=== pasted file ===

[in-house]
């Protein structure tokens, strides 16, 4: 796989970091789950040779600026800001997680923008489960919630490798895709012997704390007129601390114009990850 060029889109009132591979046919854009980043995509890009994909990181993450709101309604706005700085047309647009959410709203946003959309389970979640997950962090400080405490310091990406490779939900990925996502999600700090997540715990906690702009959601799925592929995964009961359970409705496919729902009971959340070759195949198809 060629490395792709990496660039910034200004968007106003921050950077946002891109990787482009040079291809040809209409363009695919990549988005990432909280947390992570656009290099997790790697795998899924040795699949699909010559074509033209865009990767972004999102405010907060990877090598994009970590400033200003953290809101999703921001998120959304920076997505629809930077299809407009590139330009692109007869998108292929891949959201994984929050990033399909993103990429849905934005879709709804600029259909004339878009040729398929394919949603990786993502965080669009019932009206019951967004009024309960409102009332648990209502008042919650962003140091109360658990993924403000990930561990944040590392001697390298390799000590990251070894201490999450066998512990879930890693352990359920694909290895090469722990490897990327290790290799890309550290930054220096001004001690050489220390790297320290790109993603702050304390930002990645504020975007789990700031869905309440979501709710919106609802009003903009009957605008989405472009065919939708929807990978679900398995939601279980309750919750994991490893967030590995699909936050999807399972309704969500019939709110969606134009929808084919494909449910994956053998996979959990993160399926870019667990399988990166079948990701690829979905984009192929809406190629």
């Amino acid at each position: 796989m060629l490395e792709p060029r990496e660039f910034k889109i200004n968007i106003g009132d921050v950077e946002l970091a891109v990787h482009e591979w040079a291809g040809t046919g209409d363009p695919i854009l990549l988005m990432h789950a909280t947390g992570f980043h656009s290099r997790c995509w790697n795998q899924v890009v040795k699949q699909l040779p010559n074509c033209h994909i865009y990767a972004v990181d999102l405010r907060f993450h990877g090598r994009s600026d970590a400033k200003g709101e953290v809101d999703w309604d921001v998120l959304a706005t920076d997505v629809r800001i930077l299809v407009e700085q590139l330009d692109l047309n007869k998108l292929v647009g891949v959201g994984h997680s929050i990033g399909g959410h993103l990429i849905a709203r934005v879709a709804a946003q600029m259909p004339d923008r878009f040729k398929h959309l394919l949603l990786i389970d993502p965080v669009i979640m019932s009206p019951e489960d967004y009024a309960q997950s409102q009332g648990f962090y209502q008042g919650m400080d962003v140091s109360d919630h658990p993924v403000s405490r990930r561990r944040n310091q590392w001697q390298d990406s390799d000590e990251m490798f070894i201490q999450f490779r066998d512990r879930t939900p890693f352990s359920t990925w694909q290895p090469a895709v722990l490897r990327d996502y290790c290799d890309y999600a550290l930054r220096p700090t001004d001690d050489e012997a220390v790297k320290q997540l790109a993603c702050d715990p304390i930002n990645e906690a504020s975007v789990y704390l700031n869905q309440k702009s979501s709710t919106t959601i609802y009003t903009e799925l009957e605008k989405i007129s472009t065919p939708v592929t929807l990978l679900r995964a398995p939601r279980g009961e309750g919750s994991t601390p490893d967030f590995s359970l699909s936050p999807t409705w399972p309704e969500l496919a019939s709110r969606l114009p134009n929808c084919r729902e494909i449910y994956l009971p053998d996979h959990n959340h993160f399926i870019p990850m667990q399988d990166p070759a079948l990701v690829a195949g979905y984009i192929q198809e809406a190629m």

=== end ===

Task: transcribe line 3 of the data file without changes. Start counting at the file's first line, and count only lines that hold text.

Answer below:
């Amino acid at each position: 796989m060629l490395e792709p060029r990496e660039f910034k889109i200004n968007i106003g009132d921050v950077e946002l970091a891109v990787h482009e591979w040079a291809g040809t046919g209409d363009p695919i854009l990549l988005m990432h789950a909280t947390g992570f980043h656009s290099r997790c995509w790697n795998q899924v890009v040795k699949q699909l040779p010559n074509c033209h994909i865009y990767a972004v990181d999102l405010r907060f993450h990877g090598r994009s600026d970590a400033k200003g709101e953290v809101d999703w309604d921001v998120l959304a706005t920076d997505v629809r800001i930077l299809v407009e700085q590139l330009d692109l047309n007869k998108l292929v647009g891949v959201g994984h997680s929050i990033g399909g959410h993103l990429i849905a709203r934005v879709a709804a946003q600029m259909p004339d923008r878009f040729k398929h959309l394919l949603l990786i389970d993502p965080v669009i979640m019932s009206p019951e489960d967004y009024a309960q997950s409102q009332g648990f962090y209502q008042g919650m400080d962003v140091s109360d919630h658990p993924v403000s405490r990930r561990r944040n310091q590392w001697q390298d990406s390799d000590e990251m490798f070894i201490q999450f490779r066998d512990r879930t939900p890693f352990s359920t990925w694909q290895p090469a895709v722990l490897r990327d996502y290790c290799d890309y999600a550290l930054r220096p700090t001004d001690d050489e012997a220390v790297k320290q997540l790109a993603c702050d715990p304390i930002n990645e906690a504020s975007v789990y704390l700031n869905q309440k702009s979501s709710t919106t959601i609802y009003t903009e799925l009957e605008k989405i007129s472009t065919p939708v592929t929807l990978l679900r995964a398995p939601r279980g009961e309750g919750s994991t601390p490893d967030f590995s359970l699909s936050p999807t409705w399972p309704e969500l496919a019939s709110r969606l114009p134009n929808c084919r729902e494909i449910y994956l009971p053998d996979h959990n959340h993160f399926i870019p990850m667990q399988d990166p070759a079948l990701v690829a195949g979905y984009i192929q198809e809406a190629m």